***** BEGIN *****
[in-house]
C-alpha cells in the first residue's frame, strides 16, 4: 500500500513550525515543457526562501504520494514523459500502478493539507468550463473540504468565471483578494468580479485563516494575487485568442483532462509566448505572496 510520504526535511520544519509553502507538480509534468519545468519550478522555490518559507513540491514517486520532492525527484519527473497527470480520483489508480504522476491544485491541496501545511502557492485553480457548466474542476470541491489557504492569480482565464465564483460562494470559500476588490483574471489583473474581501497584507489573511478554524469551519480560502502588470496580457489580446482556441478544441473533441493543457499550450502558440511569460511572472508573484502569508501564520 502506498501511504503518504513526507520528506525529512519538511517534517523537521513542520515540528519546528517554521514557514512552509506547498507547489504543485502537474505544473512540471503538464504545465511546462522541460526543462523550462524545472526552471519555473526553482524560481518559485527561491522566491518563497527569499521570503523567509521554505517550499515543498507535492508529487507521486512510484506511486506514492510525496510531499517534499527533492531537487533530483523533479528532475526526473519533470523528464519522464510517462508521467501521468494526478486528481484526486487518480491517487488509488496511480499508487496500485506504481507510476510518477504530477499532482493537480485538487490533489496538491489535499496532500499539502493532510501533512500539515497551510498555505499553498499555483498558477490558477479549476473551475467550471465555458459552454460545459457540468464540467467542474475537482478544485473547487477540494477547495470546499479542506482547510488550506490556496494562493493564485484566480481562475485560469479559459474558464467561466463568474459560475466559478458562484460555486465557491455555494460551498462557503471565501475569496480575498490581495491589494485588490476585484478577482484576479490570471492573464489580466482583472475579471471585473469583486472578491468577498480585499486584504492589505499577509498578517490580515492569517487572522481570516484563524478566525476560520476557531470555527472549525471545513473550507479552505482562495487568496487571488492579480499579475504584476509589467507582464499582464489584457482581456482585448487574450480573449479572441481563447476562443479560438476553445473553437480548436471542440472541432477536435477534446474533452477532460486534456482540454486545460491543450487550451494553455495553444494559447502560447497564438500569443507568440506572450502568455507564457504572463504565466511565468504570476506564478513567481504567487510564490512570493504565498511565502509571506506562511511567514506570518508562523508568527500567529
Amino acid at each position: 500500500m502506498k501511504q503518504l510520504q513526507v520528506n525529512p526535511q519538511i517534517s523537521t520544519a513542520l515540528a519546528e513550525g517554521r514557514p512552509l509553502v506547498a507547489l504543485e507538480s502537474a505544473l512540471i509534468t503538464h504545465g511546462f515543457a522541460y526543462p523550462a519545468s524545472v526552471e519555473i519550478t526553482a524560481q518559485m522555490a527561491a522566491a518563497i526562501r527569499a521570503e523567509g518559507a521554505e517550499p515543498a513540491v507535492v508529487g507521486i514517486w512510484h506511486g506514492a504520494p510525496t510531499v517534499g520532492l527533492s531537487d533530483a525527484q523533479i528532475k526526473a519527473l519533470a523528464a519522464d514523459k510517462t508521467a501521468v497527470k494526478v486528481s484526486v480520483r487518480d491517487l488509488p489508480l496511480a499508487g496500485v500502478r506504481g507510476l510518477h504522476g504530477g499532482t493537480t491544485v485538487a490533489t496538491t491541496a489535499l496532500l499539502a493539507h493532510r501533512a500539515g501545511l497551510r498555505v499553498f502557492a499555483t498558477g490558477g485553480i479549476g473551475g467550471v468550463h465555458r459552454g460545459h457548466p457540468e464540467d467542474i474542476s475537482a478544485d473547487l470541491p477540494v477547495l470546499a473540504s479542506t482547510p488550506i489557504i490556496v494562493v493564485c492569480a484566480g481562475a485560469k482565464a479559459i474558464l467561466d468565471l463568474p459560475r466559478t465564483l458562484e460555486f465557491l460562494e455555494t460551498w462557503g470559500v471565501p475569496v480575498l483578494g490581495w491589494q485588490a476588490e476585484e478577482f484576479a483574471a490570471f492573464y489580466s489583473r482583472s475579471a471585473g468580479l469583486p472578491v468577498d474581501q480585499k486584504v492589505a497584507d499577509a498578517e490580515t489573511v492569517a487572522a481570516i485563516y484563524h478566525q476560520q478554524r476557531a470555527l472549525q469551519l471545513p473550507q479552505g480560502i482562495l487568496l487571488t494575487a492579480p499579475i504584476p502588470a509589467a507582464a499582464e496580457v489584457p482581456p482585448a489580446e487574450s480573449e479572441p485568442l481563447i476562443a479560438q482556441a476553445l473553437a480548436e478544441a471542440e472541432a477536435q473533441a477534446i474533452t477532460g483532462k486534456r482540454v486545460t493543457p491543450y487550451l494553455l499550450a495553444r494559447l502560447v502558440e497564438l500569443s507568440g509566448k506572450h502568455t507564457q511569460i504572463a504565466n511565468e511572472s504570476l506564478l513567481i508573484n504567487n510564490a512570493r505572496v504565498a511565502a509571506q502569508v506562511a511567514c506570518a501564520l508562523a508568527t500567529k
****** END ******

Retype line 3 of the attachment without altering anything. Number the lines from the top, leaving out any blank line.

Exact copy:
Amino acid at each position: 500500500m502506498k501511504q503518504l510520504q513526507v520528506n525529512p526535511q519538511i517534517s523537521t520544519a513542520l515540528a519546528e513550525g517554521r514557514p512552509l509553502v506547498a507547489l504543485e507538480s502537474a505544473l512540471i509534468t503538464h504545465g511546462f515543457a522541460y526543462p523550462a519545468s524545472v526552471e519555473i519550478t526553482a524560481q518559485m522555490a527561491a522566491a518563497i526562501r527569499a521570503e523567509g518559507a521554505e517550499p515543498a513540491v507535492v508529487g507521486i514517486w512510484h506511486g506514492a504520494p510525496t510531499v517534499g520532492l527533492s531537487d533530483a525527484q523533479i528532475k526526473a519527473l519533470a523528464a519522464d514523459k510517462t508521467a501521468v497527470k494526478v486528481s484526486v480520483r487518480d491517487l488509488p489508480l496511480a499508487g496500485v500502478r506504481g507510476l510518477h504522476g504530477g499532482t493537480t491544485v485538487a490533489t496538491t491541496a489535499l496532500l499539502a493539507h493532510r501533512a500539515g501545511l497551510r498555505v499553498f502557492a499555483t498558477g490558477g485553480i479549476g473551475g467550471v468550463h465555458r459552454g460545459h457548466p457540468e464540467d467542474i474542476s475537482a478544485d473547487l470541491p477540494v477547495l470546499a473540504s479542506t482547510p488550506i489557504i490556496v494562493v493564485c492569480a484566480g481562475a485560469k482565464a479559459i474558464l467561466d468565471l463568474p459560475r466559478t465564483l458562484e460555486f465557491l460562494e455555494t460551498w462557503g470559500v471565501p475569496v480575498l483578494g490581495w491589494q485588490a476588490e476585484e478577482f484576479a483574471a490570471f492573464y489580466s489583473r482583472s475579471a471585473g468580479l469583486p472578491v468577498d474581501q480585499k486584504v492589505a497584507d499577509a498578517e490580515t489573511v492569517a487572522a481570516i485563516y484563524h478566525q476560520q478554524r476557531a470555527l472549525q469551519l471545513p473550507q479552505g480560502i482562495l487568496l487571488t494575487a492579480p499579475i504584476p502588470a509589467a507582464a499582464e496580457v489584457p482581456p482585448a489580446e487574450s480573449e479572441p485568442l481563447i476562443a479560438q482556441a476553445l473553437a480548436e478544441a471542440e472541432a477536435q473533441a477534446i474533452t477532460g483532462k486534456r482540454v486545460t493543457p491543450y487550451l494553455l499550450a495553444r494559447l502560447v502558440e497564438l500569443s507568440g509566448k506572450h502568455t507564457q511569460i504572463a504565466n511565468e511572472s504570476l506564478l513567481i508573484n504567487n510564490a512570493r505572496v504565498a511565502a509571506q502569508v506562511a511567514c506570518a501564520l508562523a508568527t500567529k